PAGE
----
5. We are a “bad” friend.

There are many reasons why we can judge ourselves harshly, especially when we are in conflict. It may help to remember that conflict is inevitable in any close relationship, including friendships. It can happen with a college roommate, coworker, or best friend over 20. Even though we see ourselves as “conflict averse” and generally prefer to avoid direct conversations or confrontation, we can still be affected by the uncomfortable feelings that result from difficult situations or the thought of anticipated conflict. Of course, endless conflict is another story, but going through its ups and downs doesn’t mean we’re a bad friend or that we’ve done something wrong (and that doesn’t necessarily mean our friend is or has been). ). It is often part of a normal, close friendship. It’s part of being human. And learning to deal with conflict successfully can actually bring us closer to our friends.

What can you do about the misconceptions about friendship?

  • Write down your self-imposed rules or beliefs about your friendships and your role as a friend (i.e. should, musts, and have to do).
  • Challenge these ideas with more realistic and useful thoughts. Changing your ‘to do’s’ to ‘wishes’ is a quick strategy that can make a big difference in your willingness and ability to connect with others – e.g., “I need to make more friends” against “I want to meet new people.”
  • Accept that being critical is really counterproductive. It won’t motivate you to show yourself off and be vulnerable in the way that is necessary to build genuine and close friendships.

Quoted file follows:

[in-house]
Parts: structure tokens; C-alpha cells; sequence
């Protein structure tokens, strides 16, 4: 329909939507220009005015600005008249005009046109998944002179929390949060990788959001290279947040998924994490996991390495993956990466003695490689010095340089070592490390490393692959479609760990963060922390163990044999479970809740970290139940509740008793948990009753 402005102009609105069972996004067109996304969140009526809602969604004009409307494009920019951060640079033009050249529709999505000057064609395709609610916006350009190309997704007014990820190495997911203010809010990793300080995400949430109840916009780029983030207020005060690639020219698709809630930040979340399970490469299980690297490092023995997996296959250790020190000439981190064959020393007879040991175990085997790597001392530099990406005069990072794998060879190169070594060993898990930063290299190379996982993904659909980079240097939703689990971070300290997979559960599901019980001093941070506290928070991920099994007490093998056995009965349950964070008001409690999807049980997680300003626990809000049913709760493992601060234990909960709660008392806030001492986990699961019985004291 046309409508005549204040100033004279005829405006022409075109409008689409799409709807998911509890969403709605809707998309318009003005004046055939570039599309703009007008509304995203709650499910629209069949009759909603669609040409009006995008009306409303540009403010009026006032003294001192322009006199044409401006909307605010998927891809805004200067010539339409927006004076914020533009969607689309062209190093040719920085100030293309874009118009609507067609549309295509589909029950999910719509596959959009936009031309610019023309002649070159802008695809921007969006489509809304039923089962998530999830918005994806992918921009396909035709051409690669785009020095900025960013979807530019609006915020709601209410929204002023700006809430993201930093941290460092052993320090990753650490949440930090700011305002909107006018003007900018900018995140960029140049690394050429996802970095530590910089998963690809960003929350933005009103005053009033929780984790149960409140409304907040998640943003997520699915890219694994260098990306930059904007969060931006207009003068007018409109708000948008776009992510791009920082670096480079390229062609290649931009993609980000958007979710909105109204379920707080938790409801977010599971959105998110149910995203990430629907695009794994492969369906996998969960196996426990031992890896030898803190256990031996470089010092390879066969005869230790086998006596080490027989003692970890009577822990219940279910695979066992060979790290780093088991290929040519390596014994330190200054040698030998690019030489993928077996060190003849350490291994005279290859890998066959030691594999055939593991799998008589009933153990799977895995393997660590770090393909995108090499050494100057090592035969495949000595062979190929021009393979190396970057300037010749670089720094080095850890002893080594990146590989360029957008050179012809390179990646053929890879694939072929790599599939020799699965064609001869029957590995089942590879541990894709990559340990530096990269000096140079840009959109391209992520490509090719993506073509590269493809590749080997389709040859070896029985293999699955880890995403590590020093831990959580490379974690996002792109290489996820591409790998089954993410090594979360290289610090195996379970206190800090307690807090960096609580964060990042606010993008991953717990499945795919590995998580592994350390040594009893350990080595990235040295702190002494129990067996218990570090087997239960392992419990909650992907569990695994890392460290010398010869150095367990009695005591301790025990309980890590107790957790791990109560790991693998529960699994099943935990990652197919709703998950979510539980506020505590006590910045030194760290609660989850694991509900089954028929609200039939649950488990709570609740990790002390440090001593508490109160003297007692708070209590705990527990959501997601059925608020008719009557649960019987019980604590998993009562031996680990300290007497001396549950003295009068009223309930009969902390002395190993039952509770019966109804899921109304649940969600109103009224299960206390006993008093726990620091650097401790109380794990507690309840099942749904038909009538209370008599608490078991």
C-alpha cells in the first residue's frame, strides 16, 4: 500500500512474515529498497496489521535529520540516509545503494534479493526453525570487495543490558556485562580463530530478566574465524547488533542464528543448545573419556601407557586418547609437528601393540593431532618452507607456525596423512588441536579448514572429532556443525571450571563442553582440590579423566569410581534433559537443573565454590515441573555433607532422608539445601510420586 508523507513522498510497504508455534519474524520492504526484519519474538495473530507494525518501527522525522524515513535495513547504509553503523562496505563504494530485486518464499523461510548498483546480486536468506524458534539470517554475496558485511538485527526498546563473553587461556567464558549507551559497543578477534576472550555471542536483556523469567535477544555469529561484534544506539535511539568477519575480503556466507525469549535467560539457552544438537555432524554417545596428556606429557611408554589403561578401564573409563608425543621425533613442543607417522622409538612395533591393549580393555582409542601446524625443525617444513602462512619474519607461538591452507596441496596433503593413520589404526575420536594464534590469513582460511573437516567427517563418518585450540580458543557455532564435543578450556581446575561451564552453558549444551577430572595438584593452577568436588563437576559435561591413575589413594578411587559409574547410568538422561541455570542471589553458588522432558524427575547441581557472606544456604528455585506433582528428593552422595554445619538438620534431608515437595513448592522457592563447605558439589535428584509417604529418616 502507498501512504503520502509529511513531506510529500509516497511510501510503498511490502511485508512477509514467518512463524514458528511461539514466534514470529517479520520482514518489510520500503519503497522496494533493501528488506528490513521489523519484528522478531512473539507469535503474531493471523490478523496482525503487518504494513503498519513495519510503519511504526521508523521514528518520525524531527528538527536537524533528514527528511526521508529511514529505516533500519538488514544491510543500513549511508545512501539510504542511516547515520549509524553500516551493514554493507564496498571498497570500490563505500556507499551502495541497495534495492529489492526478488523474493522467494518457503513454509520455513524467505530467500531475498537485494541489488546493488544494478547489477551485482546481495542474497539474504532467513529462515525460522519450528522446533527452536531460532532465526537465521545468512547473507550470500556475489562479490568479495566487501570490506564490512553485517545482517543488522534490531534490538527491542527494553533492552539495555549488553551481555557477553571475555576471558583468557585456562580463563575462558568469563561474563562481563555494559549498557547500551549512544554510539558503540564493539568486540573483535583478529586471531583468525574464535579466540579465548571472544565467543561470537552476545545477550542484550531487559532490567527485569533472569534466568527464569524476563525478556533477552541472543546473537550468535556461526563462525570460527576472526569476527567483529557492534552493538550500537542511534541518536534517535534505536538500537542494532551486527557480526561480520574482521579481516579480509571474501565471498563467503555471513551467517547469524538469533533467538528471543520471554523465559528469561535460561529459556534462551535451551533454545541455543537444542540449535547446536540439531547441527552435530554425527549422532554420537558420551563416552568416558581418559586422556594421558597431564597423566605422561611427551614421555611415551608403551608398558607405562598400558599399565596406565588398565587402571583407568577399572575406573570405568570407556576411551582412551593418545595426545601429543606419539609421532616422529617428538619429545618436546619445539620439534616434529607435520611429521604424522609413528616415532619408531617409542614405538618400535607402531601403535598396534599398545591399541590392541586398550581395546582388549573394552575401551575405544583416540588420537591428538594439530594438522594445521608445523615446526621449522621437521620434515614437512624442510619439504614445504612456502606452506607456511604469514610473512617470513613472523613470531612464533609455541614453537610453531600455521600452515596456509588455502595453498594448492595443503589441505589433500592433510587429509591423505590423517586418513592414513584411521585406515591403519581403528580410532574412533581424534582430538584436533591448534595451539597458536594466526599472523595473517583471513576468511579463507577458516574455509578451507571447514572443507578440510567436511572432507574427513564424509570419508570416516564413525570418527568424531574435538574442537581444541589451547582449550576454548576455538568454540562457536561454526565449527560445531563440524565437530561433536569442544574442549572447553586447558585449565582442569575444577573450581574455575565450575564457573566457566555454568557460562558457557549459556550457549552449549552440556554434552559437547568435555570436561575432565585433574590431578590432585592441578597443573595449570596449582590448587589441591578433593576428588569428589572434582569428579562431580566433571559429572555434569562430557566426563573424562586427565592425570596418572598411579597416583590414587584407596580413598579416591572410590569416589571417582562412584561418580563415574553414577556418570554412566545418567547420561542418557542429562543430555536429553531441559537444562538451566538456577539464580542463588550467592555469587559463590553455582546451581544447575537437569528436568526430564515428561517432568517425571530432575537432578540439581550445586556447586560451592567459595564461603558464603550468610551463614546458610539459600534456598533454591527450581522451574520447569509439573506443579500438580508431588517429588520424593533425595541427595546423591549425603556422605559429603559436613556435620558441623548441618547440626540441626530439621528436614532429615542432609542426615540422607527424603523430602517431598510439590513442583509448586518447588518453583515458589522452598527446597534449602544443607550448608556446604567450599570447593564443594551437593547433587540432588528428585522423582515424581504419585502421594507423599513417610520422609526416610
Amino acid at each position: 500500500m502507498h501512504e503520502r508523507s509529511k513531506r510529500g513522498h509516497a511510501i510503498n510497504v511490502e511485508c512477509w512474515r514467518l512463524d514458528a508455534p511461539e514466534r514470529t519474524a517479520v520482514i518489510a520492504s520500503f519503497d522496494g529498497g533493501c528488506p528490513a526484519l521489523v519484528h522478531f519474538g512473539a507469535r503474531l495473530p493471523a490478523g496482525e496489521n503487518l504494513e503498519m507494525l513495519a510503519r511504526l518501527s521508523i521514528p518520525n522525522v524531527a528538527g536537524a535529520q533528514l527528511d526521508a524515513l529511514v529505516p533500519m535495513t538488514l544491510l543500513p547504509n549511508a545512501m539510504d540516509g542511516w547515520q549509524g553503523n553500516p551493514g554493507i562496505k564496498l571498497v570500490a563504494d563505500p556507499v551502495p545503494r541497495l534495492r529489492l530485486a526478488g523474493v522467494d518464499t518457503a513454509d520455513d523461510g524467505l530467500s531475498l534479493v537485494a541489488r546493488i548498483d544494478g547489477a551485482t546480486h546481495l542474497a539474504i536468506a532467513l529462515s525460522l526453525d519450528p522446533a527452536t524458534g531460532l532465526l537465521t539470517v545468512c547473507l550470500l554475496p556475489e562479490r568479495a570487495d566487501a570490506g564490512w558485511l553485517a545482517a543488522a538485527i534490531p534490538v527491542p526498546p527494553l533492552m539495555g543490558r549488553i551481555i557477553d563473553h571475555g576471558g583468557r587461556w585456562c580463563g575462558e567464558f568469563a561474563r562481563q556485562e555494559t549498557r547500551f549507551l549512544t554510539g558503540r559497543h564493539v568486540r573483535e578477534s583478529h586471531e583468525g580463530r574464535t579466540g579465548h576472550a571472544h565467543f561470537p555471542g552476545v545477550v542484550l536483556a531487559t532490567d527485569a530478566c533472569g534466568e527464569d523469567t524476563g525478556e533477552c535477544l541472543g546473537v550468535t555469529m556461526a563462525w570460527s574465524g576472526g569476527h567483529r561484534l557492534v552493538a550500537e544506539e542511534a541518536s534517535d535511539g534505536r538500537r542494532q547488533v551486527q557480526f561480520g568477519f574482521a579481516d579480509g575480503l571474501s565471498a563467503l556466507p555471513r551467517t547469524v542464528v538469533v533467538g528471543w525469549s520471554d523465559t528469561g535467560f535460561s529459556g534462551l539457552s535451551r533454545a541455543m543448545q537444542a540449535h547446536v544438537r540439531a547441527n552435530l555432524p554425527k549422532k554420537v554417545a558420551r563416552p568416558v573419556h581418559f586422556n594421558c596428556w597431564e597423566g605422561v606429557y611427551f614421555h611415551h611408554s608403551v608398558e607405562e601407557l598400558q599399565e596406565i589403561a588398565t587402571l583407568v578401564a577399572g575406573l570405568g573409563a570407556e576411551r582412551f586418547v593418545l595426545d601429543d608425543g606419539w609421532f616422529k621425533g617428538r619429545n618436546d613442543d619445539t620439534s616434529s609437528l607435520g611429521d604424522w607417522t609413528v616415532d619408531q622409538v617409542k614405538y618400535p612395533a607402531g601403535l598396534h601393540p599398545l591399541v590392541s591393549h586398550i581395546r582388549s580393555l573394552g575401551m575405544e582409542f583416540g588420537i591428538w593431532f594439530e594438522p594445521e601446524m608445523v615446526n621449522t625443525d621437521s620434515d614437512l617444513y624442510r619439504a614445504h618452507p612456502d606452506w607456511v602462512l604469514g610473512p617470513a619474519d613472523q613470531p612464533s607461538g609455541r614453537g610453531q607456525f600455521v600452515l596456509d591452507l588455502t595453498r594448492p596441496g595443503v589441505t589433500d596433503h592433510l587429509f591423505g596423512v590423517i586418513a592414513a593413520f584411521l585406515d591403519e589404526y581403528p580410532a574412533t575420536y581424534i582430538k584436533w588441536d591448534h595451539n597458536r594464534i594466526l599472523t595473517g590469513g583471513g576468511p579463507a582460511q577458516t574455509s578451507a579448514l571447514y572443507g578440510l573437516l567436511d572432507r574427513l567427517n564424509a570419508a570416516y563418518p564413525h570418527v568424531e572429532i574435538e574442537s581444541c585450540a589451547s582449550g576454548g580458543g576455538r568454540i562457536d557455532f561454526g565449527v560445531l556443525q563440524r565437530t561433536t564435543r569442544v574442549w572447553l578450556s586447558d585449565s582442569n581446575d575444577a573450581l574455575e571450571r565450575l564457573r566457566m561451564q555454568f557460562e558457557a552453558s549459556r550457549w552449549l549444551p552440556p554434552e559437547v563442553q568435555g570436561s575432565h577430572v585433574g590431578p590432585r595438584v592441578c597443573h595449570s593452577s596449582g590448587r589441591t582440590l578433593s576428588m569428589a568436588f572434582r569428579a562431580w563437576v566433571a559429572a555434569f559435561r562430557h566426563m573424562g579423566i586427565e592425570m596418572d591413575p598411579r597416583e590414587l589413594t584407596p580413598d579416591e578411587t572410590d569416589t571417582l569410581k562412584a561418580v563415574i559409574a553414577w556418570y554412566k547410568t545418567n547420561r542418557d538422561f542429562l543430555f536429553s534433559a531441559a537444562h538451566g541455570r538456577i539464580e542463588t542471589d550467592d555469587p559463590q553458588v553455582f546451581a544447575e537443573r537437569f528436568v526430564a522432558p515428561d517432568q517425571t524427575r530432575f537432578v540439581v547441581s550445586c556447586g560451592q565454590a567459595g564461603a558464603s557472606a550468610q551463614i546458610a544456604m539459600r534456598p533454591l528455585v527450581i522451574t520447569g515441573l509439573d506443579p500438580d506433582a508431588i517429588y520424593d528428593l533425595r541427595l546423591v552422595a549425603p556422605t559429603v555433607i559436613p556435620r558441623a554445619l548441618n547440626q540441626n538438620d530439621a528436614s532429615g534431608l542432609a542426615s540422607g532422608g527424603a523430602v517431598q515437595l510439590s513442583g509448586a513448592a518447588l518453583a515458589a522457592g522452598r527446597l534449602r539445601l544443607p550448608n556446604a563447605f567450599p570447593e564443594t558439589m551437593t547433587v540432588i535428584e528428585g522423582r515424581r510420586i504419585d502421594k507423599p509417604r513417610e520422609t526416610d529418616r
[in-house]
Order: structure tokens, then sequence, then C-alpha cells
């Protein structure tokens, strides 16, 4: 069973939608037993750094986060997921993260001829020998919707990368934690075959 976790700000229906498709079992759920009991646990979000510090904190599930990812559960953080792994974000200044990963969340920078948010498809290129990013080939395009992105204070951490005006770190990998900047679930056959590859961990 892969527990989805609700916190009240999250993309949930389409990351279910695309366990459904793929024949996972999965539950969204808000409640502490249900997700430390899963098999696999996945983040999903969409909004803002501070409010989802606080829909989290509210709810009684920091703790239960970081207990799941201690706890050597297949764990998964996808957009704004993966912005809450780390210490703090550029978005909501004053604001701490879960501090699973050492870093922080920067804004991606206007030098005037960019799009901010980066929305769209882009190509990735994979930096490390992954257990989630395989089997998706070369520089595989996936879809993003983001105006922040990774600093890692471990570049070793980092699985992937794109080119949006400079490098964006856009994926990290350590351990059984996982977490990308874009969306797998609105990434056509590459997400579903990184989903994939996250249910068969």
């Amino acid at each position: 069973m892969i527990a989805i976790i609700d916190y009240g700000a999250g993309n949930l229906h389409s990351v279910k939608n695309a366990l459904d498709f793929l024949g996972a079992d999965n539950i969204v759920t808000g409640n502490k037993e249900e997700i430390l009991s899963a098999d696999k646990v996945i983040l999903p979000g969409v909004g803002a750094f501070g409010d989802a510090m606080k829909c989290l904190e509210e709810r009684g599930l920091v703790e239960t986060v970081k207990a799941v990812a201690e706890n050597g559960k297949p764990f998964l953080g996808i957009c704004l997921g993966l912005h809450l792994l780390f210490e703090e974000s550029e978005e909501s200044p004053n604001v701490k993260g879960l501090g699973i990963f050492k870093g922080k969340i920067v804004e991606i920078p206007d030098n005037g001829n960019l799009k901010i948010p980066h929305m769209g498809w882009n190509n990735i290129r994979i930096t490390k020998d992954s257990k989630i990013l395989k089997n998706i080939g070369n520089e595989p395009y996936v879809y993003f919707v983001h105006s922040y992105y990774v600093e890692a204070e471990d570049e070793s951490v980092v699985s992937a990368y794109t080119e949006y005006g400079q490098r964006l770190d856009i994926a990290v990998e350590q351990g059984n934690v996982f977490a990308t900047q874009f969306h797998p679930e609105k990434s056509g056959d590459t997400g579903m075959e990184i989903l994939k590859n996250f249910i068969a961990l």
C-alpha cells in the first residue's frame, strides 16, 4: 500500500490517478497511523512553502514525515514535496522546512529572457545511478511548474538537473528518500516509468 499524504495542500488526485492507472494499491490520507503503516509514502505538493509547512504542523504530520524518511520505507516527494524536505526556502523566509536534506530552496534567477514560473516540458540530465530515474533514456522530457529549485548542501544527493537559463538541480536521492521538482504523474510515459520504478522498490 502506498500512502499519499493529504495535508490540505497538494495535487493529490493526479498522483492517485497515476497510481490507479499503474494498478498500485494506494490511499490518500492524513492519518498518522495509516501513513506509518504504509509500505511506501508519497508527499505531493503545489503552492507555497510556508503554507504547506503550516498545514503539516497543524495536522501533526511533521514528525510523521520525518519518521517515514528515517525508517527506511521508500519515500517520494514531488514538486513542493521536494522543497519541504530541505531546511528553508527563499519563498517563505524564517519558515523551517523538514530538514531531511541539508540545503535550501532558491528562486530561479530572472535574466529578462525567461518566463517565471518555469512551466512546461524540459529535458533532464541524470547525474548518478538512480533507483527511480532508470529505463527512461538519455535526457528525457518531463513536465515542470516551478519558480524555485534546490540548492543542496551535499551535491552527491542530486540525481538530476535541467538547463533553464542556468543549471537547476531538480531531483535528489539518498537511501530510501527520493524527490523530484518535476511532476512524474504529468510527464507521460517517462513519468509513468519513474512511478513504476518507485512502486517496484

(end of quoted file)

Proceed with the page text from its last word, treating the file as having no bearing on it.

• Recognize that you are not the only one struggling with friendships. We can all afford to think about ways to strengthen and develop our friendships and social circles.

In the end, the key is to be open. It doesn’t necessarily mean opening up to a friend or sharing their struggles publicly. It can be as simple as recognizing our struggles and strengths internally and being open to information and experiences that conflict with our ideas about what adult friendships are meant to be. This kind of opening isn’t just the starting point for challenging misconceptions we have about our friendships – it’s essential for being able to develop close, authentic relationships and maintain healthy relationships.

The references

Almaatouq A, Radaelli L, Pentland A, Shmueli E (2016) Are you the friend of your friends? A poor perception of friendships limits the ability to promote behavior change. PLoS ONE 11 (3): e0151588.

Bhattacharya, K., Ghosh, A., Monsivais, D., Dunbar, RIM, and Kaski, K. (2016). Gender differences in social concentration throughout the life cycle in humans. Royal Society Open Science, 3 (4), 160097.

About Palmer Mohler